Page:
“….(singer Whitney Houston) admitted on television (speaking to Diane Sawyer on ABC TV) that she had a drug problem and had lost weight, not because of an eating disorder. Nonetheless, she said she became so thin that during an appearance on a Michael Jackson tribute special, she was digitally altered (by Digital Domain) to look heavier than she actually was….”

Here is one I use exclusively in my workshops. I ask my audience if they believe
these two men were photographed together. (They weren’t.) The photographer credit
on the Table of Contents page reads: “cover photos by…..” (Sept 2002)

not the magazine cover

“when Allen Iverson appeared on the NBA’s Inside Stuff magazine in 1998, the tattoo on his left arm was strategically cropped out of the photo. And when the Philadelphia 76ers guard appeared on Hoop Magazine a year later, gone were his earrings and neck tattoo thanks to the magic of modern-day computer technology. Even the artwork on his arms was curiously obscured by headline type.”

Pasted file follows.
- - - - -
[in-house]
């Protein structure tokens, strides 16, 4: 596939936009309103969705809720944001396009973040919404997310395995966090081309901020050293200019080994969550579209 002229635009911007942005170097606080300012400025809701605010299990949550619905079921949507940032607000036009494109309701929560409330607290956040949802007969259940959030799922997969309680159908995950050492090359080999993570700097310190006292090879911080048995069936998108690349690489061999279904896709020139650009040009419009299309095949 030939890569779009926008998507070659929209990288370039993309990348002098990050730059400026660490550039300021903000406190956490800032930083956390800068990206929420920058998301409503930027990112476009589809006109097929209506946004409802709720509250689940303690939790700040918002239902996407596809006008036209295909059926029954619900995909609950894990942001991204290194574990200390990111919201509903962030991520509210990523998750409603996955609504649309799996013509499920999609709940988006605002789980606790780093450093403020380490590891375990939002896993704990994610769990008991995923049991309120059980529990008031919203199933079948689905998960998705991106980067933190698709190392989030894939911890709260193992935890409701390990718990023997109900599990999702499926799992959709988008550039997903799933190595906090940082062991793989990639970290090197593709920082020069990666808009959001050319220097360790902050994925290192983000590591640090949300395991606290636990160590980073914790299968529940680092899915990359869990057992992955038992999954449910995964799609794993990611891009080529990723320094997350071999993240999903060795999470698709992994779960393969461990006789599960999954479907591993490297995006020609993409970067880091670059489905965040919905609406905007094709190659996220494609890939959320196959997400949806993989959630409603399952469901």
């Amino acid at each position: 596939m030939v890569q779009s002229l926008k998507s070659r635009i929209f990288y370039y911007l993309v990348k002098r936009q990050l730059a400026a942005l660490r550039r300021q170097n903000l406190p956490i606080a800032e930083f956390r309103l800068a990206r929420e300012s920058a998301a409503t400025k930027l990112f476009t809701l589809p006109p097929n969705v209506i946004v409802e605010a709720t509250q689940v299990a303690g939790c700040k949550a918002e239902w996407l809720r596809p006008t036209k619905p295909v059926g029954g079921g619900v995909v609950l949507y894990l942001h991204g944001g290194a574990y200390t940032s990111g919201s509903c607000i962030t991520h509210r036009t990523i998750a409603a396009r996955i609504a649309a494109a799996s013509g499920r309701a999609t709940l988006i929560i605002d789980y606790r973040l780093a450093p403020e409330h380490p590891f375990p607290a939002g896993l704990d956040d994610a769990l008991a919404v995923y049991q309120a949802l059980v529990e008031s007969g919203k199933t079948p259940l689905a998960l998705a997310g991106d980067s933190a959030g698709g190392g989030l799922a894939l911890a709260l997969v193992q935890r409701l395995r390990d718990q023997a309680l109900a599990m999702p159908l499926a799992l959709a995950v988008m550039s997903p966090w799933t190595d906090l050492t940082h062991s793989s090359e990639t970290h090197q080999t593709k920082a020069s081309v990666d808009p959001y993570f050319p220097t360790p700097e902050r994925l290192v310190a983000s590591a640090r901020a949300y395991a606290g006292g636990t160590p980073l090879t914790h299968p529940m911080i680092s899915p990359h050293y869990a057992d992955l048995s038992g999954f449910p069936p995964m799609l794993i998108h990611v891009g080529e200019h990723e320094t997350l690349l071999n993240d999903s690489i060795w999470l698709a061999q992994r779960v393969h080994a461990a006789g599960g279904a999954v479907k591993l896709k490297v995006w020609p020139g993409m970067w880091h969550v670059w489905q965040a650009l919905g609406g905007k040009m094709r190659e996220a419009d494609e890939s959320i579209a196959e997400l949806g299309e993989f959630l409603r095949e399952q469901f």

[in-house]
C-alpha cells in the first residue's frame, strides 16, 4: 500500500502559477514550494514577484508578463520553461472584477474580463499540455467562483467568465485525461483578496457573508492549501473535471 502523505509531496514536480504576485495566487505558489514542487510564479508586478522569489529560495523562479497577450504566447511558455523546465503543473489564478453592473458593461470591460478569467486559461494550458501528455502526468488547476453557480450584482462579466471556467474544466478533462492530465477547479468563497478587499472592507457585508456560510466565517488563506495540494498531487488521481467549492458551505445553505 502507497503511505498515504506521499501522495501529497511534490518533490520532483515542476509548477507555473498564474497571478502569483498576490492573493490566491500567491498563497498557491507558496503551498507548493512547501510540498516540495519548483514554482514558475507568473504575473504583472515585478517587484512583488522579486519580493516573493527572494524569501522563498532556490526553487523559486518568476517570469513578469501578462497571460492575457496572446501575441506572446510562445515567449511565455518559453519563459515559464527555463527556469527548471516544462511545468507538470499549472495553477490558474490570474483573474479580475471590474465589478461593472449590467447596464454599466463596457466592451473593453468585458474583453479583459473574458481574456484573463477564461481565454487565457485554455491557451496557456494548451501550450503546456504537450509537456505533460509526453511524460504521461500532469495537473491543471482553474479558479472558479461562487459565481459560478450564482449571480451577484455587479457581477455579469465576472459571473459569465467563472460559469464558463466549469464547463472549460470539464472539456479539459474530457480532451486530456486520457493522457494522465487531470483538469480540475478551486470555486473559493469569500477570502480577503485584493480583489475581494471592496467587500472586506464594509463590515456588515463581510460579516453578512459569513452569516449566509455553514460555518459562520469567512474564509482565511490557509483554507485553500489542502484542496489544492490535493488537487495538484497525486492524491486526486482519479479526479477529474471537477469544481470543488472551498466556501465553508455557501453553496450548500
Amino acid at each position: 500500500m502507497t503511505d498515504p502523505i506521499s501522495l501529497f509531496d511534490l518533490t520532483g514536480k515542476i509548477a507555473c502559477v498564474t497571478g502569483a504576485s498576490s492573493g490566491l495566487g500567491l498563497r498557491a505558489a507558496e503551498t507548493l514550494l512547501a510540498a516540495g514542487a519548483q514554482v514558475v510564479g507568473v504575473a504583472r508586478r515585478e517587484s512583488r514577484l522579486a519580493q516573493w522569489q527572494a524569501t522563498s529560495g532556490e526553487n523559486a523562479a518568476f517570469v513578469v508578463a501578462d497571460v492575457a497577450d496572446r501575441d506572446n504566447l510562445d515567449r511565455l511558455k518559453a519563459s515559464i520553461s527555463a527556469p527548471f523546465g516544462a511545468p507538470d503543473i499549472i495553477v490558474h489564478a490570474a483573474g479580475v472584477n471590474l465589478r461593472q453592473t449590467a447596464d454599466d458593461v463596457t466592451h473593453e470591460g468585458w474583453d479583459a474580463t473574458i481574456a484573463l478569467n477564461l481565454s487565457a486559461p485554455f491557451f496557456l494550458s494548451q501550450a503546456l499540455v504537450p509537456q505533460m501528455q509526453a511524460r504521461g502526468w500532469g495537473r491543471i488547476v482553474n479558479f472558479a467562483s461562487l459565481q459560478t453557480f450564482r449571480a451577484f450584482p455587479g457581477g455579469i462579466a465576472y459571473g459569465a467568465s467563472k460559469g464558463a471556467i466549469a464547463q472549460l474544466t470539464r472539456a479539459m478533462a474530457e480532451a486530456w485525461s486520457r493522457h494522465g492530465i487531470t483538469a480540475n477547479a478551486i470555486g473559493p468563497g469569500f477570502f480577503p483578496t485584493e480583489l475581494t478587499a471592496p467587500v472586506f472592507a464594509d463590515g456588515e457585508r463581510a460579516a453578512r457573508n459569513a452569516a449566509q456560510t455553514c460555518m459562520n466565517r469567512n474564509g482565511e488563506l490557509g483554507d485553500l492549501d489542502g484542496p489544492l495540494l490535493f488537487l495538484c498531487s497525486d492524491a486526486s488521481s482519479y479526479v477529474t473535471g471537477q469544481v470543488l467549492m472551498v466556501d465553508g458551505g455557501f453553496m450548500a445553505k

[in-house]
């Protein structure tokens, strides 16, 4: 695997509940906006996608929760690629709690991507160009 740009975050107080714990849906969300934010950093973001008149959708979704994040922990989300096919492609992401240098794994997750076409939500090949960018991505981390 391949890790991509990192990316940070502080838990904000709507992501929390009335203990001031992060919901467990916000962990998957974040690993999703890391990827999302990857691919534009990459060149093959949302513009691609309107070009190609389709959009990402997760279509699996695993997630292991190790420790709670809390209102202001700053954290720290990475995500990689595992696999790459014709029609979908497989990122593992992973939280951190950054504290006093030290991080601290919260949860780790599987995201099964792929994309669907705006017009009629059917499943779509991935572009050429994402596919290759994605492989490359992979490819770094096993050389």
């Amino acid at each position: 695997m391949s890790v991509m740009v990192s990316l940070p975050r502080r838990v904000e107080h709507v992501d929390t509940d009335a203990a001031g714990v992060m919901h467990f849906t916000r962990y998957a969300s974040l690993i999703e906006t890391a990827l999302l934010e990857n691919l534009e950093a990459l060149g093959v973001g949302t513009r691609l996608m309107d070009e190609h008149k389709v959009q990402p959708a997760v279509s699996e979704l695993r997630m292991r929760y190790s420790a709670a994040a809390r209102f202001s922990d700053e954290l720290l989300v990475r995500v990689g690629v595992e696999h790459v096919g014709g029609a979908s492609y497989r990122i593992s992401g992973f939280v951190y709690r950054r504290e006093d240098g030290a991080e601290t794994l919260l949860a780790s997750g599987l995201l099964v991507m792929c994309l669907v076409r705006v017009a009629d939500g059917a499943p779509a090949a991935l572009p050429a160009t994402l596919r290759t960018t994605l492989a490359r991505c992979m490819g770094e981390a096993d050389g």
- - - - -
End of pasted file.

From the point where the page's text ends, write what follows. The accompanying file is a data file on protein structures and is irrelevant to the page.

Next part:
Harper’s Bazaar combines elements to create cover portrait of
Princess Caroline of Monaco (1996)

from June 17 New York Times (as quoted in Slate)
Nucleus Imaging … took Karl Lagerfeld’s photos of Princess Caroline of Monaco and made a cover for Harper’s Bazaar by grafting skin from one frame, hair from another, the face from yet another, and the body from another. It was done with a Macintosh and a silicone graphics computer.””Ultimately, digital imaging is another gadget in the photographer’s camera bag,” says Jon Rosen, the owner of Nucleus Imaging. “Photography was always filled with illusions.” (quote from NI brochure online)